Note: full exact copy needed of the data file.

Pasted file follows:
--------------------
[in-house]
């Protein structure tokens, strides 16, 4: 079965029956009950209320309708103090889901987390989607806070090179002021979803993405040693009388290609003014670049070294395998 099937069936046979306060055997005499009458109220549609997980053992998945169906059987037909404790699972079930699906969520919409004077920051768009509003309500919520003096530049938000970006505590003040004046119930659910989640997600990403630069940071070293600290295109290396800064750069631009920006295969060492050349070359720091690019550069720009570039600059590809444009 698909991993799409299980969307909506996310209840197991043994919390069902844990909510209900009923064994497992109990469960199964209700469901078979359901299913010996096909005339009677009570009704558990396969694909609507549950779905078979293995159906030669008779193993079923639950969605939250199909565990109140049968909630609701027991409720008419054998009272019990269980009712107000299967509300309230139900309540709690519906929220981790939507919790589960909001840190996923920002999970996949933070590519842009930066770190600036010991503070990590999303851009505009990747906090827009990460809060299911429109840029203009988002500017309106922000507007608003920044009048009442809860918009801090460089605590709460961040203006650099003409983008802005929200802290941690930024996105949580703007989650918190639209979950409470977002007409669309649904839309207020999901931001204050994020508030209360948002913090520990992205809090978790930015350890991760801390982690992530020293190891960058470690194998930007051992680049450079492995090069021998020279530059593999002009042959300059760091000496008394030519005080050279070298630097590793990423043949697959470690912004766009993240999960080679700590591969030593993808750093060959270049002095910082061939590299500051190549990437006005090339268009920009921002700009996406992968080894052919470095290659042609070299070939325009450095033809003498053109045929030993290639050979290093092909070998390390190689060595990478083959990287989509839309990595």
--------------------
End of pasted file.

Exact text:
[in-house]
């Protein structure tokens, strides 16, 4: 079965029956009950209320309708103090889901987390989607806070090179002021979803993405040693009388290609003014670049070294395998 099937069936046979306060055997005499009458109220549609997980053992998945169906059987037909404790699972079930699906969520919409004077920051768009509003309500919520003096530049938000970006505590003040004046119930659910989640997600990403630069940071070293600290295109290396800064750069631009920006295969060492050349070359720091690019550069720009570039600059590809444009 698909991993799409299980969307909506996310209840197991043994919390069902844990909510209900009923064994497992109990469960199964209700469901078979359901299913010996096909005339009677009570009704558990396969694909609507549950779905078979293995159906030669008779193993079923639950969605939250199909565990109140049968909630609701027991409720008419054998009272019990269980009712107000299967509300309230139900309540709690519906929220981790939507919790589960909001840190996923920002999970996949933070590519842009930066770190600036010991503070990590999303851009505009990747906090827009990460809060299911429109840029203009988002500017309106922000507007608003920044009048009442809860918009801090460089605590709460961040203006650099003409983008802005929200802290941690930024996105949580703007989650918190639209979950409470977002007409669309649904839309207020999901931001204050994020508030209360948002913090520990992205809090978790930015350890991760801390982690992530020293190891960058470690194998930007051992680049450079492995090069021998020279530059593999002009042959300059760091000496008394030519005080050279070298630097590793990423043949697959470690912004766009993240999960080679700590591969030593993808750093060959270049002095910082061939590299500051190549990437006005090339268009920009921002700009996406992968080894052919470095290659042609070299070939325009450095033809003498053109045929030993290639050979290093092909070998390390190689060595990478083959990287989509839309990595």